Ongoing economic growth will help normalize interest rates, as will a continuation of Fed policy, stable inflation and tightening fiscal policy. The wide gaps between yield on government bonds and other bonds are likely to converge some in 2012, says Fantozzi.

Gold Keeps Going

2011 was a bull year for gold, with record prices topping $1,900. Will they keep rising in 2012? David Morgan, publisher of The Morgan Report, which focuses on money, metals and mining, believes precious metals will continue to rise because of the inability of the global financial system to do anything other than take the "easiest" way out of the Eurozone debt crisis: debasing the euro, rather than letting massive debt defaults occur.

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"I do expect a soft first quarter of 2012," says Morgan. "More consolidation through the summer and higher prices by year end. $60 silver by year end 2012 and gold over $2400. But it may take a year to get to those prices."

"If the euro problem does not get resolved in some meaningful way, gold could begin its move much earlier and faster," says Morgan.

Cargile, on the other hand, says there is no reason to buy gold. "Gold produces no income; it depends on someone buying it for more than you paid. It's a manipulated market, and volatile."

Politics As Usual


The U.S. credit rating downgrade was largely caused by political intransigence, and as we roll toward the November elections, it will get harder and harder for the opposing parties in Washington to find common ground. "Political gridlock will continue," says Cargile. "It's working for them, but it isn't for us."

But there's the possibility that as the election nears, Obama and the GOP nominee will leave behind the extremes and meet in the middle, which business likes, says Lamkin. "If voters vote accordingly, the most important budget decisions since World War II will be made with the right candidates with a bipartisan banner. After the election, I believe the market will have a strong fourth quarter based on this meeting in the middle and optimistic outlook."

Housing Begins Its Rebound

The first half of 2012 may be the last great opportunity to purchase a home at the lowest market prices we have seen in many years, and at the lowest interest rates we can remember, says Scott Cramer, endowment strategist and president of Cramer & Rauchegger.

From October 2010 to October 2011, the inventory of existing homes for sale dropped from 3.8 million homes to 3.3 million. That's still an excess of inventory, but we could see a major jump in home sales next year as banks realize that the homes they are holding on to will sell, giving them an incentive to release their inventory more quickly, he says. This could lead to the beginning of a slight increase in home prices by late 2012. The Fed also stated recently that it could ease off its commitment to leave interest rates unchanged until 2013, and could slightly increase rates before the end of 2012.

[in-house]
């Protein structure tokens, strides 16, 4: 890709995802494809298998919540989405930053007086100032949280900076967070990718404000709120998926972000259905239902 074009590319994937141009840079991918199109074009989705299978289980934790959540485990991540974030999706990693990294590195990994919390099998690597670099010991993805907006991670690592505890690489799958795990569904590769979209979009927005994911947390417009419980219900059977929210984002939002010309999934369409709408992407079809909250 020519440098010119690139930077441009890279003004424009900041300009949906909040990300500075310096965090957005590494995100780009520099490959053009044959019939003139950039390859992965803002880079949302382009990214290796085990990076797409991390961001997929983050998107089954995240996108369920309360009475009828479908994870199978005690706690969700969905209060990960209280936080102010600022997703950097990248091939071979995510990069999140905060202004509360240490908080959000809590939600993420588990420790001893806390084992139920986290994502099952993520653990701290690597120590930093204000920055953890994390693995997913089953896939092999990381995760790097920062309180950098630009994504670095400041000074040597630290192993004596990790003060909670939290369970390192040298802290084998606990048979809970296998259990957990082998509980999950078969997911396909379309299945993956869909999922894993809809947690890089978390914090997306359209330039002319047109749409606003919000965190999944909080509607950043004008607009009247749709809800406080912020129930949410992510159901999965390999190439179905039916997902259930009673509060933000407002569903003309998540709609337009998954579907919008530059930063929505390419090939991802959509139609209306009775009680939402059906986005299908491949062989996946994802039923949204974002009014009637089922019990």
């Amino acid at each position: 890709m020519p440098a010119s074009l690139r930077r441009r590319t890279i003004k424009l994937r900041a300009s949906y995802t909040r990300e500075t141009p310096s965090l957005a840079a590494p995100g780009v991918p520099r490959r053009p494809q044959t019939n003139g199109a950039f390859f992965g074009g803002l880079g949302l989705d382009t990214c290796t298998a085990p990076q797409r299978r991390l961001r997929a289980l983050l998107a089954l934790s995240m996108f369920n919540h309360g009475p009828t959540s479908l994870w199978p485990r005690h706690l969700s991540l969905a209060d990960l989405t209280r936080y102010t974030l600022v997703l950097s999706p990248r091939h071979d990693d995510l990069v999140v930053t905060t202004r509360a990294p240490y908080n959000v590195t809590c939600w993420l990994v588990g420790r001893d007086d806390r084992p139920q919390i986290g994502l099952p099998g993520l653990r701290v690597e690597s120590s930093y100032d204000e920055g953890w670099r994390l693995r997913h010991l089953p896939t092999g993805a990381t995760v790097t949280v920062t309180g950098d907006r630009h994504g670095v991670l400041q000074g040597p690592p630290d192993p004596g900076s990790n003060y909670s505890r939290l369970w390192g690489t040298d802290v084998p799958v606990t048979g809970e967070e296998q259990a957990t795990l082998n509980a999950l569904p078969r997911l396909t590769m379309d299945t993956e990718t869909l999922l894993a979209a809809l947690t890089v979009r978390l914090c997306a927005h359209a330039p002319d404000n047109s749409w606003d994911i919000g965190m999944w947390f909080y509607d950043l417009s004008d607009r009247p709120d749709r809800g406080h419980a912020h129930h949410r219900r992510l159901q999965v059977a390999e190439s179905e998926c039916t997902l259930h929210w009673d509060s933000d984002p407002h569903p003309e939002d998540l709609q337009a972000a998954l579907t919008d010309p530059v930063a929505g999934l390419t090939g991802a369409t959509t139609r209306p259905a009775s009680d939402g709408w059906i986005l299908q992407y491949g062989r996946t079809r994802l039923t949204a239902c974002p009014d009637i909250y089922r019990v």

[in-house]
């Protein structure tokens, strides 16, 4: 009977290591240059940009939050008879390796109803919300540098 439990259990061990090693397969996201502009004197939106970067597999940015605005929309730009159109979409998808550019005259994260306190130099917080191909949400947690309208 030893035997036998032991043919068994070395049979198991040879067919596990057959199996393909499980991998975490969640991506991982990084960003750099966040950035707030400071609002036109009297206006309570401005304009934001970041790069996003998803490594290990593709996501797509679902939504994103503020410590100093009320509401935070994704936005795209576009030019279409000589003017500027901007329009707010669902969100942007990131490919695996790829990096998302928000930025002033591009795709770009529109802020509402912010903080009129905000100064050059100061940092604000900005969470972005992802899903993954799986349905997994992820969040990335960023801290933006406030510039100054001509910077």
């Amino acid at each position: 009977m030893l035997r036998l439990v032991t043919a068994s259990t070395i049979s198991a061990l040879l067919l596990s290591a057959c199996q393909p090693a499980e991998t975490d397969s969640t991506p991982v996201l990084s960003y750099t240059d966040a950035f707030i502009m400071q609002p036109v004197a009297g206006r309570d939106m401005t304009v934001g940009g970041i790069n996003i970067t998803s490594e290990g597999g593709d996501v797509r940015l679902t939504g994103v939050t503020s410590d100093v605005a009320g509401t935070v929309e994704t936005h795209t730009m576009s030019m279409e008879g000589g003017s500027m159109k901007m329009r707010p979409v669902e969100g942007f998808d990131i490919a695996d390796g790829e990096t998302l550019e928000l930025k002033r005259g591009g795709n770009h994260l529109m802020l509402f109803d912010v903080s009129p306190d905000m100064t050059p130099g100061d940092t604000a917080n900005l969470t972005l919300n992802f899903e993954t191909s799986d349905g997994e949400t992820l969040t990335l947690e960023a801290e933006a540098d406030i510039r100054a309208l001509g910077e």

The Smart Moves for You in 2012

So what does all this mean to you? The experts weighed in on smart moves to make in light of the conventional wisdom about what to expect next year.

• Seek dividends: One problem companies share with individuals is that their bank deposits aren't making them any money. So some of those earnings are getting paid out in dividends to shareholders. There are many solid, well-run companies with great balance sheets paying more than 4% on an annual basis.

• Consider small and mid-cap U.S. stocks: These should provide attractive returns for investors in 2012, in part due to mergers and acquisitions activity powered by large corporate cash reserves.

• Skip emerging markets ... or not: The jury's still out on emerging markets. Some experts say to avoid them, "Buy domestic, not emerging markets or Europe. Buy what you understand. U.S. corporations are strong," says Cargile. But other experts think they're returns will exceed those of developed markets. Long term, emerging markets offer intriguing growth prospects.

• Get creative
: You may have dismissed bonds because with a fixed income vehicle, the interest rate is locked in and principal will be negatively impacted by inflation. However, a step-up bond starts with one rate, then increases after a period of time. This gives the fixed income investor a degree of inflation protection, says Cary Guffey, a financial adviser with NBC Securities.